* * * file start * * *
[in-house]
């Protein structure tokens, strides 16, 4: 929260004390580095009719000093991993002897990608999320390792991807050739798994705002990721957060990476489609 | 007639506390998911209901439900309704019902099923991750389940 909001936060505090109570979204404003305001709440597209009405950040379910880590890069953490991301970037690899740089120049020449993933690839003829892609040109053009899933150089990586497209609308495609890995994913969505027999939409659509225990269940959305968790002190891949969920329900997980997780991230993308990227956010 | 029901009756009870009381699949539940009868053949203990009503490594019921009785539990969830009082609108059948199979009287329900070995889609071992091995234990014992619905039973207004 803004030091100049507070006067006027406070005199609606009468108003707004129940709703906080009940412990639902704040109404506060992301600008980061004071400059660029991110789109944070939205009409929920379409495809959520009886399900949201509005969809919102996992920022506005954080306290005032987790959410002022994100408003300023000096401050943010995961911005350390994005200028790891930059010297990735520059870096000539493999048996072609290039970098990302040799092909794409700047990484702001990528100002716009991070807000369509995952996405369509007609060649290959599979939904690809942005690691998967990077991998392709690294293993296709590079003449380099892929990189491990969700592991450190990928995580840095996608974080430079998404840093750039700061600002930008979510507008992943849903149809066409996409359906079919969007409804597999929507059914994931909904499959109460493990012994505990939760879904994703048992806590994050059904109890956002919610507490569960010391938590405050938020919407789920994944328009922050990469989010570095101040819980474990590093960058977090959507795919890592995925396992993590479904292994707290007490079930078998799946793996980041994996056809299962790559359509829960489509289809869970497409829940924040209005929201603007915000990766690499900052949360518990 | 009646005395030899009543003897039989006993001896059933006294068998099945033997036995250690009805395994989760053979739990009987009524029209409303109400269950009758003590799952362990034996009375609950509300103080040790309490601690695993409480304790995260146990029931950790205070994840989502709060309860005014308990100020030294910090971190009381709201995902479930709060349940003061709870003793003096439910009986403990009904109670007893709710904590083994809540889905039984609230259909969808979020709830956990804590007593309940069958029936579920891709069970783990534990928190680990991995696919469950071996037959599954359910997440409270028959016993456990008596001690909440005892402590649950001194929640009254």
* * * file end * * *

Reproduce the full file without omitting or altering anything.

[in-house]
């Protein structure tokens, strides 16, 4: 929260004390580095009719000093991993002897990608999320390792991807050739798994705002990721957060990476489609 | 007639506390998911209901439900309704019902099923991750389940 909001936060505090109570979204404003305001709440597209009405950040379910880590890069953490991301970037690899740089120049020449993933690839003829892609040109053009899933150089990586497209609308495609890995994913969505027999939409659509225990269940959305968790002190891949969920329900997980997780991230993308990227956010 | 029901009756009870009381699949539940009868053949203990009503490594019921009785539990969830009082609108059948199979009287329900070995889609071992091995234990014992619905039973207004 803004030091100049507070006067006027406070005199609606009468108003707004129940709703906080009940412990639902704040109404506060992301600008980061004071400059660029991110789109944070939205009409929920379409495809959520009886399900949201509005969809919102996992920022506005954080306290005032987790959410002022994100408003300023000096401050943010995961911005350390994005200028790891930059010297990735520059870096000539493999048996072609290039970098990302040799092909794409700047990484702001990528100002716009991070807000369509995952996405369509007609060649290959599979939904690809942005690691998967990077991998392709690294293993296709590079003449380099892929990189491990969700592991450190990928995580840095996608974080430079998404840093750039700061600002930008979510507008992943849903149809066409996409359906079919969007409804597999929507059914994931909904499959109460493990012994505990939760879904994703048992806590994050059904109890956002919610507490569960010391938590405050938020919407789920994944328009922050990469989010570095101040819980474990590093960058977090959507795919890592995925396992993590479904292994707290007490079930078998799946793996980041994996056809299962790559359509829960489509289809869970497409829940924040209005929201603007915000990766690499900052949360518990 | 009646005395030899009543003897039989006993001896059933006294068998099945033997036995250690009805395994989760053979739990009987009524029209409303109400269950009758003590799952362990034996009375609950509300103080040790309490601690695993409480304790995260146990029931950790205070994840989502709060309860005014308990100020030294910090971190009381709201995902479930709060349940003061709870003793003096439910009986403990009904109670007893709710904590083994809540889905039984609230259909969808979020709830956990804590007593309940069958029936579920891709069970783990534990928190680990991995696919469950071996037959599954359910997440409270028959016993456990008596001690909440005892402590649950001194929640009254």